As German Jews realized what was going to happen to them, many of them tried to get out of Germany. If they couldn't, they tried at least to make sure their children would be safe. Trains called Kindertransporte saved thousands of Jewish children, shipping them to England where they would live for the duration of the war. This is the story of one of those children. It follows Marianne Kohn through the autumn of 1938 as her world falls apart, and as her parents try to send her away. A good companion volume to the Edith Baer novels Frost in the Night and Walk the Dark Streets. Heartbreaking, honest, and very readable. Recommended.
School Library Journal
Gr 4-6-This brief novel opens in Berlin in November, 1938, as 11-year-old Marianne Kohn is forced to leave school because Jewish children are no longer allowed to attend classes with Aryans. She becomes friends with a boy who is visiting in her building, but later learns that Ernest belongs to the Jung Volk, the boy's branch of the Hitler Youth. Their friendship, however, has a contrived happy ending. Meanwhile, Marianne's mother, a volunteer at an orphanage, is busy making arrangements for a Kindertransport, in which hundreds of German Jewish children will be sent to safety in England. When one of the youngsters becomes ill, Mrs. Kohn makes it possible for Marianne to take her place. The story ends as the girl boards the boat taking her to England. Readers are left wondering what happens to her. Even though Watts herself was a participant in a Kindertransport, the story lacks vitality and immediacy. The characterizations are predictable; the story line is slight. Olga Drucker's Kindertransport (Holt, 1992) is a much better choice, giving a more complete portrait of life during this terrible time.-Malka Keck, The Temple Tifereth Israel, Beachwood, OH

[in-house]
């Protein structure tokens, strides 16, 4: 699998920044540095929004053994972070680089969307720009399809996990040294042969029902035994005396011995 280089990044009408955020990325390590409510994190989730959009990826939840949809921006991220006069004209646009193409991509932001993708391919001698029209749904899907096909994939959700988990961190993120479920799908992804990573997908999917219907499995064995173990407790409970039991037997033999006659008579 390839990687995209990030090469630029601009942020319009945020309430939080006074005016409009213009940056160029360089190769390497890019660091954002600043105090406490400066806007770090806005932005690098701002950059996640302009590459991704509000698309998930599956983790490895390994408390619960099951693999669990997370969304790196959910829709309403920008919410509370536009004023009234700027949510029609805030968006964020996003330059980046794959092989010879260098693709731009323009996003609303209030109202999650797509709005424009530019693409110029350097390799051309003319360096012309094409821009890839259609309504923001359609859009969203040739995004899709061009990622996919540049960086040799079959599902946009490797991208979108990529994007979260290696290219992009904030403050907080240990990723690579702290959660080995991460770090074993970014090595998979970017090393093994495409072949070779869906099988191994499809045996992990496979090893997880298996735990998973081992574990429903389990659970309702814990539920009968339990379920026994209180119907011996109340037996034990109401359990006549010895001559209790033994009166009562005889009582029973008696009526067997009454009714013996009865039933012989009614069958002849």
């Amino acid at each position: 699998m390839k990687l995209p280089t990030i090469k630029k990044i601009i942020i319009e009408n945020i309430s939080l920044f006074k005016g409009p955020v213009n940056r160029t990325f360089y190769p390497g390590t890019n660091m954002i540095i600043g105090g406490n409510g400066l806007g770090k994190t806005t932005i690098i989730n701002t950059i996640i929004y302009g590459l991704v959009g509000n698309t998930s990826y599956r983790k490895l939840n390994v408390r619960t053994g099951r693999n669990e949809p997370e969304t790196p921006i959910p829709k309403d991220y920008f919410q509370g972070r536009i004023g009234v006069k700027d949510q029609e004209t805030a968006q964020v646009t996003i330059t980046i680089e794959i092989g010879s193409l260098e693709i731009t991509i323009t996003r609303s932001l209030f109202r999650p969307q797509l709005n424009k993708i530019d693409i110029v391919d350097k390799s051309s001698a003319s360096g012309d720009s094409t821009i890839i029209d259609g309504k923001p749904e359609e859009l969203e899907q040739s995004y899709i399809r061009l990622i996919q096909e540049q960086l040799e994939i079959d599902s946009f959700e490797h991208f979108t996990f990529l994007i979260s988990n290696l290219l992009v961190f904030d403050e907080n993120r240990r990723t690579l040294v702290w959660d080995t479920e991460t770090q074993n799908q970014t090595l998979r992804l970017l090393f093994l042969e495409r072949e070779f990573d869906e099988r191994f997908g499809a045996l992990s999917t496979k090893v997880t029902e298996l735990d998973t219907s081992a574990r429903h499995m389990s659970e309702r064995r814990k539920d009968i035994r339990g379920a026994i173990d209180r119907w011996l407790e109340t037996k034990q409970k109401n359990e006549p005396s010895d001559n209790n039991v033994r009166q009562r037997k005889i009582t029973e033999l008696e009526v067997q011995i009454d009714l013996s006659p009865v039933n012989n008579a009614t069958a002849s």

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Product Details

  • ISBN-13: 9780887764455
  • Publisher: Tundra
  • Publication date: 4/28/1998
  • Pages: 112
  • Sales rank: 410,322
  • Age range: 8 - 12 Years
  • Product dimensions: 5.51 (w) x 7.67 (h) x 0.30 (d)

Meet the Author

Born in Berlin, Germany, Irene Watts was sent to Britain on a kindertransport. Now living in Canada, she is a writer, award-winning playwright, and director who has worked in Canada and Europe in theatre for young audiences.